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Neil Bauman
Copyright December 2002

Question: I was recently diagnosed with a hearing loss in both ears. My audiologist recommends that I get two hearing aids. Isn’t one enough? Do the advantages of wearing two hearing aids really outweigh the extra expense? (Hearing aids aren’t cheap you know!)—D. B.

Answer: Good questions. I sympathize with you. I well know how expensive hearing aids can be! Furthermore, two hearing aids cost twice as much as one. Therefore, you are right to wonder if you will get your money’s worth out of the second aid. Here’s the scoop.

Human beings have binaural hearing; that is, we hear with two ears. A lot of good things happen when we hear with both ears.

In fact, all the wonderful things our ears can do are dependent on our hearing with two balanced ears. Taking away the hearing in one ear knocks this amazing system out of balance. Wearing only one hearing aid does the same thing.

10 Reasons To Wear Two Hearing Aids

You gain many advantages from having two functioning ears. Here are ten reasons you should wear two hearing aids if you have a hearing loss in both ears.

  1. When wearing two hearing aids, you can better locate the source of sounds. With only one hearing aid, you hear the sound inside your head, but you can’t pinpoint the direction from which the sound is coming. Thus, in group situations you may hear a person talking, but you will have no idea who is speaking. In order to figure out who is speaking you have to twist around to look at everyone's face to see whose lips are moving. By the time you have located the person speaking so you can speechread him, you often have missed most of what was said.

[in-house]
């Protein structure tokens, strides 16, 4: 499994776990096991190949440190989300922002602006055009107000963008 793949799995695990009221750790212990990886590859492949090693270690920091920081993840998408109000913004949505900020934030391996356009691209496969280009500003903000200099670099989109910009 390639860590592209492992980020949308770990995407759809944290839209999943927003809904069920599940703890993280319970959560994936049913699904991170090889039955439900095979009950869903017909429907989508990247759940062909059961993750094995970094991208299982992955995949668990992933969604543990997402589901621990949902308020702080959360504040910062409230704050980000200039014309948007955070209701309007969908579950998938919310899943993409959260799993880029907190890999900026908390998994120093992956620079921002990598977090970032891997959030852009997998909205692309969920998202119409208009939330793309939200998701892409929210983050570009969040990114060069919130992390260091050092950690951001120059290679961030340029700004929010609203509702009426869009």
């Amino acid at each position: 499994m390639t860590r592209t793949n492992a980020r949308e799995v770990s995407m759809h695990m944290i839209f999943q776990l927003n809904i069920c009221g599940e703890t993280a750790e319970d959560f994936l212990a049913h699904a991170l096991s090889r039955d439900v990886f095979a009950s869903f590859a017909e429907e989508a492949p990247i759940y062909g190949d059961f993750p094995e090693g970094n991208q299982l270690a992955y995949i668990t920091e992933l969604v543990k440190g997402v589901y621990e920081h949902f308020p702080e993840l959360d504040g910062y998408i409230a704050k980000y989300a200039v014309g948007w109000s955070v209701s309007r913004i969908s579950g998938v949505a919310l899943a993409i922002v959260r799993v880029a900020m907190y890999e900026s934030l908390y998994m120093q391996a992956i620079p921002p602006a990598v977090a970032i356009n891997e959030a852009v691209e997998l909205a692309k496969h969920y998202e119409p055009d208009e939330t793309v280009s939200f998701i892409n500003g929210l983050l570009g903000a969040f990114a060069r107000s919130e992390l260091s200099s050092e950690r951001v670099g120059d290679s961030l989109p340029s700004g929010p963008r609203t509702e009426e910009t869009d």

2. When wearing two hearing aids you will understand speech and conversation significantly better than if you wear only one. This is especially true under difficult listening situations. The two hearing aids give your brain a much better chance of subtracting out the noise you don’t want to hear and picking up the speech you really want to hear. As a result, the voice you are trying to hear more clearly stands out from the background noise. This makes listening a lot easier.

  3. If you wear two hearing aids, you can reduce the volume on both hearing aids by about 10 dB and still hear better and understand more than if you only wore one hearing aid. This reduces the total volume of sound assaulting your ears—especially in noisy situations. An added benefit is that you will be able to tolerate louder sounds better with the lower volume setting. Furthermore, you will find that the sound quality improves since there is less distortion and better reproduction of amplified sounds at the lower volume setting.